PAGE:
This year’s Consumer Electronics Show (CES ‘17) showcased numerous internet of things (IoT) devices but was found wanting when it came to security concerns. In his UX of IoT report from CES, Scott Jenson assesses that “companies really, really, REALLY want to make home automation systems,” but how can we begin to consider the ethics when developers don’t even consider security risks?

IoT systems pose two security challenges. First, they can be manipulated as surveillance infrastructure to target vulnerable people. Second, insecure devices can be turned into remotely controlled networks that cause harm, such as taking websites offline. In fall 2016, malicious actors harnessed about 500,000 hacked devices such as CCTV cameras to comprise the Mirai botnet. This botnet used distributed-denial-of-service (DDoS) attacks to take parts of the internet offline. This included Twitter and all top-level domains from the country of Liberia.

Understanding risks

When people put IoT devices in their homes, they open themselves up to the risk that those devices could be used by a malicious actor to learn more about them. As former U.S. Intelligence Chief James Clapper has said, “in the future, intelligence services might use the [Internet of Things] for identification, surveillance, monitoring, location-tracking, and targeting.”

Some people may not be concerned about governments spying on them, but if they enjoy using the internet, they should consider how their devices can be harnessed as bots to affect the greater good. Botnets are a direct threat to the open internet, as the cost to secure sites against such an attack is estimated at $150,000 or more per year. Since such protection is unaffordable for both individuals and most organizations, DDoS attacks are effectively a form of censorship. It’s not a far stretch to see how hacked devices could be commandeered to silence journalists.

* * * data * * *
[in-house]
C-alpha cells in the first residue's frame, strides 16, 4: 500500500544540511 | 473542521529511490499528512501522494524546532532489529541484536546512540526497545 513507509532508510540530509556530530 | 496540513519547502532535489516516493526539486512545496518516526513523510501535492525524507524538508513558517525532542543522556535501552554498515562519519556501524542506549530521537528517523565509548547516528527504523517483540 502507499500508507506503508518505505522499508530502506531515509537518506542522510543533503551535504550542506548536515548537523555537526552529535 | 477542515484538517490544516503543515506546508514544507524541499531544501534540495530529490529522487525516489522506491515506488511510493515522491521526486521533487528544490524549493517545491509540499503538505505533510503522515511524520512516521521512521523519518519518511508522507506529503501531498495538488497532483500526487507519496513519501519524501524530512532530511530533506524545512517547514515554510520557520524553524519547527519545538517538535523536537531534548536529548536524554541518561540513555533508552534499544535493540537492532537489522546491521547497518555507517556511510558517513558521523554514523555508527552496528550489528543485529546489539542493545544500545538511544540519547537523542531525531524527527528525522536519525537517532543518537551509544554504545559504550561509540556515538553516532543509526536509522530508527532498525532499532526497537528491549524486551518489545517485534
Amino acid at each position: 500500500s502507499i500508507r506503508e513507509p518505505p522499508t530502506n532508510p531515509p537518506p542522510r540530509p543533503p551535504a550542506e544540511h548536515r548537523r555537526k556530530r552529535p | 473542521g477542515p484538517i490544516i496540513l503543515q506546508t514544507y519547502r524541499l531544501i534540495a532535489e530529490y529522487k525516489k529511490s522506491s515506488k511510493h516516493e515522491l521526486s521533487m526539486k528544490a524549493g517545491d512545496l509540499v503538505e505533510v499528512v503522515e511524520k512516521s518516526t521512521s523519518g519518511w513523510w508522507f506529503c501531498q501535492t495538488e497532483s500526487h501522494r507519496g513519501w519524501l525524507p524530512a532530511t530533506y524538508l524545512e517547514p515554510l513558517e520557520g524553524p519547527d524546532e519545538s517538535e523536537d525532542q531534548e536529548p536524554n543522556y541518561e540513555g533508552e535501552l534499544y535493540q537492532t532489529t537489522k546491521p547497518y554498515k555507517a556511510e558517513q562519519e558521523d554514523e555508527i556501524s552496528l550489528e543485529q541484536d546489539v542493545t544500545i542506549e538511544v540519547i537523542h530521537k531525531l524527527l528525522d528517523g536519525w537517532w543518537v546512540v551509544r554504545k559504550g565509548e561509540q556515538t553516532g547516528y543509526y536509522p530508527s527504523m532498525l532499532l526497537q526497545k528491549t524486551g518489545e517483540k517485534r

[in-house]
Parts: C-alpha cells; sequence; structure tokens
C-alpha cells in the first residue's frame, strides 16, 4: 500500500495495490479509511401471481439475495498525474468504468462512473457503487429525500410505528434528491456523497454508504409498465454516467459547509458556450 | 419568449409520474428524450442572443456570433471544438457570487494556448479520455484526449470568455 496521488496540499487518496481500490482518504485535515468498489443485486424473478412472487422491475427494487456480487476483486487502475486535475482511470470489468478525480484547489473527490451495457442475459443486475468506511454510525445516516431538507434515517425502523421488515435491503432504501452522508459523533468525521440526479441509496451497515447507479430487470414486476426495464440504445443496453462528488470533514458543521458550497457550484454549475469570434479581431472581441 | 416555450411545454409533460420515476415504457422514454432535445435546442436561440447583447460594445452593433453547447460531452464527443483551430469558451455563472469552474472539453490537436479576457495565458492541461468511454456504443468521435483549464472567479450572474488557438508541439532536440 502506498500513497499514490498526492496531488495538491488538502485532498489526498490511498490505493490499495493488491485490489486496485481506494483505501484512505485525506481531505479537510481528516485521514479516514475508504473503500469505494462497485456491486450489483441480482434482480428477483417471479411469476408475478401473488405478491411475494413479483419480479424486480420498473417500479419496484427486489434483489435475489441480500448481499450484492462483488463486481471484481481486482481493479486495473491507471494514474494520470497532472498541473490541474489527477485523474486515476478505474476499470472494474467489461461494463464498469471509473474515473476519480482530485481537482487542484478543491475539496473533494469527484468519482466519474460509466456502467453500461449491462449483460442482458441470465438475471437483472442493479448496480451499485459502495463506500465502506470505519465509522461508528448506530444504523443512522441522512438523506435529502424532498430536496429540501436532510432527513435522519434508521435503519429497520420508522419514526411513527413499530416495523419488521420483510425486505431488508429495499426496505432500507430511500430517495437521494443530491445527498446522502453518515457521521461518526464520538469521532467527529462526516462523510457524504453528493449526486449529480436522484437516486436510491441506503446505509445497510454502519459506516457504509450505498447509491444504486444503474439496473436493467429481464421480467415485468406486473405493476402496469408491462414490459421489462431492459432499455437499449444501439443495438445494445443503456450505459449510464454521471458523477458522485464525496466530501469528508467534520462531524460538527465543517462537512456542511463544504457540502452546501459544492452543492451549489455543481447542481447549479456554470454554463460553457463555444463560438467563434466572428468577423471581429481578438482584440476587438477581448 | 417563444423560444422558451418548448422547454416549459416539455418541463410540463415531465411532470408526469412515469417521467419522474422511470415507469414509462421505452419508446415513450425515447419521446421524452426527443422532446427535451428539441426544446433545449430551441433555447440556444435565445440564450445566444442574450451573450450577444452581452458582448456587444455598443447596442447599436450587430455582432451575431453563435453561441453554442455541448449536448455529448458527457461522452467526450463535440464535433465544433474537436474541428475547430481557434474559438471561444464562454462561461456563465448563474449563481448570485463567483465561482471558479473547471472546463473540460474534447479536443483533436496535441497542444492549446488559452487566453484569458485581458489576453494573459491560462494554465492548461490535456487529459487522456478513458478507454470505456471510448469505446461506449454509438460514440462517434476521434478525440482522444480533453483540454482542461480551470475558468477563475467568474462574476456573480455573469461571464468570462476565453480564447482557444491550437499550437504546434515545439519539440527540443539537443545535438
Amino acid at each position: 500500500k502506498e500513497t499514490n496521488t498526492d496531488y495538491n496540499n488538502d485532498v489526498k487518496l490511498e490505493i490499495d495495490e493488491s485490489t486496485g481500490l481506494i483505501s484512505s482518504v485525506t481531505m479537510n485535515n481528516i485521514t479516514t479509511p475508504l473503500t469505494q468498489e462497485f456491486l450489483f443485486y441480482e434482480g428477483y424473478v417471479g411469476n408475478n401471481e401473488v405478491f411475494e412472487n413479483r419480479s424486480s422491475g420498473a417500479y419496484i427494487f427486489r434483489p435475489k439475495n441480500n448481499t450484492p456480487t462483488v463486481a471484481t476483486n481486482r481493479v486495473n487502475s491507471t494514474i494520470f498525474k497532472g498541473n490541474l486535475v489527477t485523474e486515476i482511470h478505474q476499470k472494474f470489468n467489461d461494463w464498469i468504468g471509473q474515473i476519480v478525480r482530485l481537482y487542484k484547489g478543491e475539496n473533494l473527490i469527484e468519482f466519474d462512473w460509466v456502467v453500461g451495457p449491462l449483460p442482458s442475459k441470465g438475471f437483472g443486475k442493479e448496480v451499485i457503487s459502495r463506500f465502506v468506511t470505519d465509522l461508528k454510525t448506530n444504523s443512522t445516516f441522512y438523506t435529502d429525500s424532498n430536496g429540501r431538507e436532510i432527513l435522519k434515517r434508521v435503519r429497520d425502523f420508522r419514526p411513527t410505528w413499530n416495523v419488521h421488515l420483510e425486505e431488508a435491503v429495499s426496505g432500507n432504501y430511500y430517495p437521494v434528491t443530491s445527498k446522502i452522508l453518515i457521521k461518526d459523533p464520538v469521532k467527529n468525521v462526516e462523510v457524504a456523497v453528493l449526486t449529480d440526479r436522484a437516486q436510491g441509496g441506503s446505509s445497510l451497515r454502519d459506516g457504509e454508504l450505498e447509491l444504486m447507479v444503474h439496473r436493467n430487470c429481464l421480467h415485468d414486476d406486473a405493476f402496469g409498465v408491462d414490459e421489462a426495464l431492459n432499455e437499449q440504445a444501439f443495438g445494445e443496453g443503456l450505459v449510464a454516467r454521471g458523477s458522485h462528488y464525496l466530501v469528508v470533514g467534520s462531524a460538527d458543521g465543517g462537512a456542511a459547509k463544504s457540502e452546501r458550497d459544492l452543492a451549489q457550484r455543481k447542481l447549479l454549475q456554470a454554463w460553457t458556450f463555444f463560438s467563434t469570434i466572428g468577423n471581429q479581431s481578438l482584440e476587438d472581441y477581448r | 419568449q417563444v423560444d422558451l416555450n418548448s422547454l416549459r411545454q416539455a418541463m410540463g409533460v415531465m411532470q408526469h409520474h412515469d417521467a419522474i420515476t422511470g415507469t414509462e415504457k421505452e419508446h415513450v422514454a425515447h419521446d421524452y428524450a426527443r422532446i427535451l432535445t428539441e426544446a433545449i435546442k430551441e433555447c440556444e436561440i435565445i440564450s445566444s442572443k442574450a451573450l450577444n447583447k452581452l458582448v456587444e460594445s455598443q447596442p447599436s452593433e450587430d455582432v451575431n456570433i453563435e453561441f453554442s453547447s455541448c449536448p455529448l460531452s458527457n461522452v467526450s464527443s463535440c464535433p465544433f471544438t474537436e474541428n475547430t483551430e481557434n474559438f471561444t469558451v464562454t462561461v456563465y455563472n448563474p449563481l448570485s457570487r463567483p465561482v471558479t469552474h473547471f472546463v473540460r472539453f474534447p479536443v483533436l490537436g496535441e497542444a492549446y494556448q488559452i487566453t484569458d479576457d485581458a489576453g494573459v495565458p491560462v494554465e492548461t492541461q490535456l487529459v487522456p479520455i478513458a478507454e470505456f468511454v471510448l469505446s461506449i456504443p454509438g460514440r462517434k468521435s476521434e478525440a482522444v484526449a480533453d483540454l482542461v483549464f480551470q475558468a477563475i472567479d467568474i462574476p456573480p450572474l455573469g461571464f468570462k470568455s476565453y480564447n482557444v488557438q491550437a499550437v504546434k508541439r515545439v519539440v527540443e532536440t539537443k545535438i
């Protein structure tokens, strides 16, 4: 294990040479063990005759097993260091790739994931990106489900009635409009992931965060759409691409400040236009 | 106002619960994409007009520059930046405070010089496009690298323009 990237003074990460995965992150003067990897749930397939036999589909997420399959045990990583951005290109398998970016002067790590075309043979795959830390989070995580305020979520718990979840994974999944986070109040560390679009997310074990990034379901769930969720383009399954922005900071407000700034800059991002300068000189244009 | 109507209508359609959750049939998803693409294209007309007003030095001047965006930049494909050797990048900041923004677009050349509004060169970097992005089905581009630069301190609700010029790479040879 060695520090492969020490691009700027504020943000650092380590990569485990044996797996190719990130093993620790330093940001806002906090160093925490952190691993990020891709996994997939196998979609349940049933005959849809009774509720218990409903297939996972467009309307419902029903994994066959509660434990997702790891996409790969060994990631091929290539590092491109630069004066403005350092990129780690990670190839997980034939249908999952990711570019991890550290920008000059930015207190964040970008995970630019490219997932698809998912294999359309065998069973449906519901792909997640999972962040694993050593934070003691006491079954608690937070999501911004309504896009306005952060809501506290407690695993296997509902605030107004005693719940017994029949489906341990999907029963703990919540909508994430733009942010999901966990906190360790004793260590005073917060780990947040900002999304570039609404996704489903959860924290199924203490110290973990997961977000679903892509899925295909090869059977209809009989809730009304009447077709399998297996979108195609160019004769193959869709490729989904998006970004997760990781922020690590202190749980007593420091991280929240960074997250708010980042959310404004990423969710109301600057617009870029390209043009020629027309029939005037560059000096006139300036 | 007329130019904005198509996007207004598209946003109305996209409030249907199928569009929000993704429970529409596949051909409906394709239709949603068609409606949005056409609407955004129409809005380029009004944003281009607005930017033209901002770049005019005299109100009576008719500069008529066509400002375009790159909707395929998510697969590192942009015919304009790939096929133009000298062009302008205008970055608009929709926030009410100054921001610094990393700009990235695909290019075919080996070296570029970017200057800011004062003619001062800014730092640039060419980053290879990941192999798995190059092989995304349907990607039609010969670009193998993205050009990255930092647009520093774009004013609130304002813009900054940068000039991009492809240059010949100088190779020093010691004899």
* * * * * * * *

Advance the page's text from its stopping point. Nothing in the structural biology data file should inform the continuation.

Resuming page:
An insights toolkit for people who build connected things

The upsides of IoT are self-explanatory, but at Simply Secure, we want IoT systems to be built with a bias toward protecting people’s privacy. As a first step, we have been working with Mozilla’s Open IoT Studio to identify gaps in professional knowledge. Our shared goal is to assemble tools that developers can use to protect people’s privacy and the open internet.

At MozFest in London and ThingsCon in Amsterdam, Simply Secure conducted research to understand participants’ priorities around IoT and privacy. We created what we call the Insights Toolkit for Building a Trustworthy IoT. This toolkit is meant to guide discussions that will help developers and technologists identify technologies that inspire and worry them and to learn where they can go for more information. The toolkit is on GitHub and includes questions, worksheets, and other assets. It can be forked, translated into other languages, adapted, localized, and continually improved.

Photos of study materials, such as colored bits of paper and user responses on a visual survey.
A workshop we facilitated at MozFest in London, where we used the Insights Toolkit to understand developers’ priorities for IoT security. (October 2016)

Top insights: Resources and fighting botnets

Based on discussions with about 30 developers at MozFest, the greatest challenges to get IoT developers to consider better security practices are 1) identifying reliable sources of security information (e.g., blogs) to respond to their skepticism and 2) equipping developers who are already on board with stories to convince their colleagues of the benefits of good security practices.